Executive Power

Pete Souza

Debates over the proper scope of executive power in the United States have been a feature of U.S. law and politics dating back to before the nation’s founding. Article II of the Constitution vests the president with “the executive power” and the power to act as the military’s Commander in Chief, but the post-9/11 presidency has been characterized as a striking expansion of executive power, particularly in the area of national security.

Latest in Executive Power

Executive Power

Document: Memorandum on Use of Force in Border Deployment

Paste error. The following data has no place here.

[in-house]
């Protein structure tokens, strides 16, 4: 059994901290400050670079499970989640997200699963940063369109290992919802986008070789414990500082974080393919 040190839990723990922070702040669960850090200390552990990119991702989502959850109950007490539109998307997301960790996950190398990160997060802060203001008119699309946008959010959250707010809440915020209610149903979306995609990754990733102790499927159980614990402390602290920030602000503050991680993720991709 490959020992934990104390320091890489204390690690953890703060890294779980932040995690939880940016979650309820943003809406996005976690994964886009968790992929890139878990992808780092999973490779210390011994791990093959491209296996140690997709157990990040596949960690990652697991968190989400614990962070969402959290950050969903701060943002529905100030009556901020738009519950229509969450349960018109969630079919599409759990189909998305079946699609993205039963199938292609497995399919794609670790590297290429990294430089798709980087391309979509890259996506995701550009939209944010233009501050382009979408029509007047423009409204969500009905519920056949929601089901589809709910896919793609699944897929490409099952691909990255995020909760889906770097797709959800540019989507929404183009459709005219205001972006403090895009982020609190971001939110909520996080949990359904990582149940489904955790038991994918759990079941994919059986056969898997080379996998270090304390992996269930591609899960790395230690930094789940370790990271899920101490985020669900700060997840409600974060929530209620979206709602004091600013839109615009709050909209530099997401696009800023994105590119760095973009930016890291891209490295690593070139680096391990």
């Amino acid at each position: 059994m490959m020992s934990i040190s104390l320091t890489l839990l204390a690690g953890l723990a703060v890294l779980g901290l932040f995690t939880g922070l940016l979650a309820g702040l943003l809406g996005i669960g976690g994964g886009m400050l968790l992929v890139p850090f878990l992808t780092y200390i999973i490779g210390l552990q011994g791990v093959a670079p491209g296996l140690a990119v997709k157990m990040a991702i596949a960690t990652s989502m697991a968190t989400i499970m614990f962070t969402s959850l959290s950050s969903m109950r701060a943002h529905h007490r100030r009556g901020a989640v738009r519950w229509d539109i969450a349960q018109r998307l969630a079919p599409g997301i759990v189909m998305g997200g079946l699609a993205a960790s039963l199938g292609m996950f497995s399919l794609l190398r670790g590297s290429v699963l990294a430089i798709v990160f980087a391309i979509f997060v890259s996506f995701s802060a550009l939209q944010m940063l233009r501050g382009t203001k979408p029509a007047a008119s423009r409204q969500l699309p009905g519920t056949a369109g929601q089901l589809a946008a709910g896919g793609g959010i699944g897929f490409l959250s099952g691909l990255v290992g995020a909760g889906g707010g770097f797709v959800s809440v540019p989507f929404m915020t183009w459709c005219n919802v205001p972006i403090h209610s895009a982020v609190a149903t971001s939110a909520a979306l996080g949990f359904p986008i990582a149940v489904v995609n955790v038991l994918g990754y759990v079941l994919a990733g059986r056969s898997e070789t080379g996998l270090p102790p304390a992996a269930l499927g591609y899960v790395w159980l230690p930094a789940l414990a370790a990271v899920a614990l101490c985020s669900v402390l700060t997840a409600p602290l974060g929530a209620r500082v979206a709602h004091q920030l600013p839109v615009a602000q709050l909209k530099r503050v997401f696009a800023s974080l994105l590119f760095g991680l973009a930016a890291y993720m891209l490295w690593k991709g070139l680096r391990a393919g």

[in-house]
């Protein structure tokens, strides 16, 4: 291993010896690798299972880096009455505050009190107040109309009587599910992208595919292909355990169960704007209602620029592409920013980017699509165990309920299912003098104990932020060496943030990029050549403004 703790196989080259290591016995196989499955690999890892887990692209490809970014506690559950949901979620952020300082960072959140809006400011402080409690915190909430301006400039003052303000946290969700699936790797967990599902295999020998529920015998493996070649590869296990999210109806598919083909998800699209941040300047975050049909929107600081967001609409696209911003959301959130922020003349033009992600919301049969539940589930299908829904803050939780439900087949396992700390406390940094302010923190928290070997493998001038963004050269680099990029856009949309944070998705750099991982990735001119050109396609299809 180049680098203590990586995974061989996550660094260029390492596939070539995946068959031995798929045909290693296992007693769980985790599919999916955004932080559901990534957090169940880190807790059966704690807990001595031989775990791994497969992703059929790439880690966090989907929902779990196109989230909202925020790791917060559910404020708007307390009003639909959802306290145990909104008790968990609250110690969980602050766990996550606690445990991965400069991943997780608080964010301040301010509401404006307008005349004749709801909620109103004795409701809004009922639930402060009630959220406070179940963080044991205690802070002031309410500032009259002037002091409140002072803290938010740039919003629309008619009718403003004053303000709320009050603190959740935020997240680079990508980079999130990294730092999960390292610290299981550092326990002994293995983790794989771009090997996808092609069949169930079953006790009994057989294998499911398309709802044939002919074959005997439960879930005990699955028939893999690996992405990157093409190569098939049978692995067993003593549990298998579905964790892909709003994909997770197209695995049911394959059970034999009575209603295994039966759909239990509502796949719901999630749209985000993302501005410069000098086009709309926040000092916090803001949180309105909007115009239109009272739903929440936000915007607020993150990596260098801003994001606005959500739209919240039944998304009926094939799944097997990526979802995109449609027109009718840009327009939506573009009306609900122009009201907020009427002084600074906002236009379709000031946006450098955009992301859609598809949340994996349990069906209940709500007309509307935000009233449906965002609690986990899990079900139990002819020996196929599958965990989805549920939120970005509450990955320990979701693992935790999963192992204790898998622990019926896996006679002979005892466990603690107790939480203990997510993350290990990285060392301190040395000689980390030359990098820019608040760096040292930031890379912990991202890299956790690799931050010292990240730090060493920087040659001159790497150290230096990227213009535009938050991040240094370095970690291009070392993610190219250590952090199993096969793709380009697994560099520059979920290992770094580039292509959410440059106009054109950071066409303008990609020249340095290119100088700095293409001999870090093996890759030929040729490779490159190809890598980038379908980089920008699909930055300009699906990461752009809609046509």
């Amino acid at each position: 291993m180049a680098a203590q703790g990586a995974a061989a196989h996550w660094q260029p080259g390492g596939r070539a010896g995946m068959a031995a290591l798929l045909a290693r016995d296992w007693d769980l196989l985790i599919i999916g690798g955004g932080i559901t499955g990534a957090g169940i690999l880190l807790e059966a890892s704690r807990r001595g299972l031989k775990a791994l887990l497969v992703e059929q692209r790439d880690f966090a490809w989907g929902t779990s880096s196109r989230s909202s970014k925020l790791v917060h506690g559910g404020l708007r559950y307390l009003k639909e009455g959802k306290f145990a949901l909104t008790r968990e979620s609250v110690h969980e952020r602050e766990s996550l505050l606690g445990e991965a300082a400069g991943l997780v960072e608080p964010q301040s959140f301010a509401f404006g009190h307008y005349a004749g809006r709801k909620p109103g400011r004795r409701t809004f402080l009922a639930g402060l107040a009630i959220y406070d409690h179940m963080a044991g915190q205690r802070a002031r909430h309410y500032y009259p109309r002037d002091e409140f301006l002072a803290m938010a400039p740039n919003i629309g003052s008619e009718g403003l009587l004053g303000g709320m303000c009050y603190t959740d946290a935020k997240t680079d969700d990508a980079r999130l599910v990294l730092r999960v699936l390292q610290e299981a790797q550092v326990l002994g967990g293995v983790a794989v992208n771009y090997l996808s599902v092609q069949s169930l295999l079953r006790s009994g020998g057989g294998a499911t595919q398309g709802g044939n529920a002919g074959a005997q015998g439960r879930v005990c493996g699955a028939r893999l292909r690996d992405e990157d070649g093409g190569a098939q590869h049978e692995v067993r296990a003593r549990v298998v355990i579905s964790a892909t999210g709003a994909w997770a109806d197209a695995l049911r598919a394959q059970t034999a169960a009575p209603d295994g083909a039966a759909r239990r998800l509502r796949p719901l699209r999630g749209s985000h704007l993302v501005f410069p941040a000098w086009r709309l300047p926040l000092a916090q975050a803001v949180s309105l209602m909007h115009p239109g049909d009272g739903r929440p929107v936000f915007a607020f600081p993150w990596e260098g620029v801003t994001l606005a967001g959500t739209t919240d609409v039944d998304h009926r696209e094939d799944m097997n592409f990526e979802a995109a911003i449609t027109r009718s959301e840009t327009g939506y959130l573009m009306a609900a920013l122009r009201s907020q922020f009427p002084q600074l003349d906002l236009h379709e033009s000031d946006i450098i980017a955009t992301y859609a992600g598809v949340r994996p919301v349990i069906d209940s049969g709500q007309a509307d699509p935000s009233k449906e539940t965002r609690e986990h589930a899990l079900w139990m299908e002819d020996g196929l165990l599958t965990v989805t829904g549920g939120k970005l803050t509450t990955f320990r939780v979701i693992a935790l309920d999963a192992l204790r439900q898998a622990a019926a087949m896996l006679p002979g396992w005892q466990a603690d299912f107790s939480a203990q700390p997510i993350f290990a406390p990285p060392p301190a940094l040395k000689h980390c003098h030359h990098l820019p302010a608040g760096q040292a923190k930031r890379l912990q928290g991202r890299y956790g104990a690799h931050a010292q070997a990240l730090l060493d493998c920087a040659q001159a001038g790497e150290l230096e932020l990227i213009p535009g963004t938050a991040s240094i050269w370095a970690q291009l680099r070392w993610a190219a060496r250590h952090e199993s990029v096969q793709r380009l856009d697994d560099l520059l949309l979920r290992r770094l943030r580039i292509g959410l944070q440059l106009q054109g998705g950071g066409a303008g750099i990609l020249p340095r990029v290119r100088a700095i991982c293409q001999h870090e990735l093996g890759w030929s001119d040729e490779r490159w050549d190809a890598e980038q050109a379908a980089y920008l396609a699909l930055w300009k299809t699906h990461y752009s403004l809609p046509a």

The Military Times reported on Nov. 21 that a White House memorandum had authorized the use of force by troops stationed at the U.S.-Mexico border. Secretary of Homeland Security Kirstjen Nielsen and Chief of Staff John Kelly reportedly raised concerns over the constitutionality of the authorization, Politico writes.

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